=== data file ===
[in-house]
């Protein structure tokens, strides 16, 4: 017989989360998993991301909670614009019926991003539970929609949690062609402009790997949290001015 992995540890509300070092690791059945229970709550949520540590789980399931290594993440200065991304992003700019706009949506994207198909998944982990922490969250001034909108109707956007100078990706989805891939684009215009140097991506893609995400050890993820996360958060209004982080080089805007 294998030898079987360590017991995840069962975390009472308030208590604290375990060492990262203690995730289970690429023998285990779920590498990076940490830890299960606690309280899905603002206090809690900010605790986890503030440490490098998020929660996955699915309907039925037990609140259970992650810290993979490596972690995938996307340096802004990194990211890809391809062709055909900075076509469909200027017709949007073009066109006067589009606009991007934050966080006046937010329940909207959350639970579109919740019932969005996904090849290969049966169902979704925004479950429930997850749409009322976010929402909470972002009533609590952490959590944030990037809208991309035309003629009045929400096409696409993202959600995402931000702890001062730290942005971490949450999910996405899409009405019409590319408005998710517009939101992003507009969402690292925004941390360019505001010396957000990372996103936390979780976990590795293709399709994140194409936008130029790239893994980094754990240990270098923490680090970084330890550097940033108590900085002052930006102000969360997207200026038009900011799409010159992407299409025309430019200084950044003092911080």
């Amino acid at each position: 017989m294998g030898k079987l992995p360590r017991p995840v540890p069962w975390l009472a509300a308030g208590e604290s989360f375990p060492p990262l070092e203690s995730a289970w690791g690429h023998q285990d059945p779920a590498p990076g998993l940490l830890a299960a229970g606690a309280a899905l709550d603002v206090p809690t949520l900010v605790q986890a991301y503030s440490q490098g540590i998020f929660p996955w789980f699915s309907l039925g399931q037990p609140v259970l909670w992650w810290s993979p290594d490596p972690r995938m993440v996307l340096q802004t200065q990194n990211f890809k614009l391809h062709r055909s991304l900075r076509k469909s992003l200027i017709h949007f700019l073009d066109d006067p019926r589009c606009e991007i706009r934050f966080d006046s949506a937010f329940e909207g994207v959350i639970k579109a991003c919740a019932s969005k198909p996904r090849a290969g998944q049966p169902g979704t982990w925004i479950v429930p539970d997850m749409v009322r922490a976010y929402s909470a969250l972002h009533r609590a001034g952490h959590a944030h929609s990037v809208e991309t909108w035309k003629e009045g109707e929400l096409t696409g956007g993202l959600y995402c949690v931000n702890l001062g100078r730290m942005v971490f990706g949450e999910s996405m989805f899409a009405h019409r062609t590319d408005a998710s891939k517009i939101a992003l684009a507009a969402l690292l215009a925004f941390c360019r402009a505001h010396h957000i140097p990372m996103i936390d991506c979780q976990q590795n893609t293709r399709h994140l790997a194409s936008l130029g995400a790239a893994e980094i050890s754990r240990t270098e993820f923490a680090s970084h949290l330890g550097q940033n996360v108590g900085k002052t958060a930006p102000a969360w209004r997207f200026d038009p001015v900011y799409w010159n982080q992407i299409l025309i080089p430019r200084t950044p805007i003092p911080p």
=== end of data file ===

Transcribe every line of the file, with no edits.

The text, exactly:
[in-house]
């Protein structure tokens, strides 16, 4: 017989989360998993991301909670614009019926991003539970929609949690062609402009790997949290001015 992995540890509300070092690791059945229970709550949520540590789980399931290594993440200065991304992003700019706009949506994207198909998944982990922490969250001034909108109707956007100078990706989805891939684009215009140097991506893609995400050890993820996360958060209004982080080089805007 294998030898079987360590017991995840069962975390009472308030208590604290375990060492990262203690995730289970690429023998285990779920590498990076940490830890299960606690309280899905603002206090809690900010605790986890503030440490490098998020929660996955699915309907039925037990609140259970992650810290993979490596972690995938996307340096802004990194990211890809391809062709055909900075076509469909200027017709949007073009066109006067589009606009991007934050966080006046937010329940909207959350639970579109919740019932969005996904090849290969049966169902979704925004479950429930997850749409009322976010929402909470972002009533609590952490959590944030990037809208991309035309003629009045929400096409696409993202959600995402931000702890001062730290942005971490949450999910996405899409009405019409590319408005998710517009939101992003507009969402690292925004941390360019505001010396957000990372996103936390979780976990590795293709399709994140194409936008130029790239893994980094754990240990270098923490680090970084330890550097940033108590900085002052930006102000969360997207200026038009900011799409010159992407299409025309430019200084950044003092911080």
């Amino acid at each position: 017989m294998g030898k079987l992995p360590r017991p995840v540890p069962w975390l009472a509300a308030g208590e604290s989360f375990p060492p990262l070092e203690s995730a289970w690791g690429h023998q285990d059945p779920a590498p990076g998993l940490l830890a299960a229970g606690a309280a899905l709550d603002v206090p809690t949520l900010v605790q986890a991301y503030s440490q490098g540590i998020f929660p996955w789980f699915s309907l039925g399931q037990p609140v259970l909670w992650w810290s993979p290594d490596p972690r995938m993440v996307l340096q802004t200065q990194n990211f890809k614009l391809h062709r055909s991304l900075r076509k469909s992003l200027i017709h949007f700019l073009d066109d006067p019926r589009c606009e991007i706009r934050f966080d006046s949506a937010f329940e909207g994207v959350i639970k579109a991003c919740a019932s969005k198909p996904r090849a290969g998944q049966p169902g979704t982990w925004i479950v429930p539970d997850m749409v009322r922490a976010y929402s909470a969250l972002h009533r609590a001034g952490h959590a944030h929609s990037v809208e991309t909108w035309k003629e009045g109707e929400l096409t696409g956007g993202l959600y995402c949690v931000n702890l001062g100078r730290m942005v971490f990706g949450e999910s996405m989805f899409a009405h019409r062609t590319d408005a998710s891939k517009i939101a992003l684009a507009a969402l690292l215009a925004f941390c360019r402009a505001h010396h957000i140097p990372m996103i936390d991506c979780q976990q590795n893609t293709r399709h994140l790997a194409s936008l130029g995400a790239a893994e980094i050890s754990r240990t270098e993820f923490a680090s970084h949290l330890g550097q940033n996360v108590g900085k002052t958060a930006p102000a969360w209004r997207f200026d038009p001015v900011y799409w010159n982080q992407i299409l025309i080089p430019r200084t950044p805007i003092p911080p």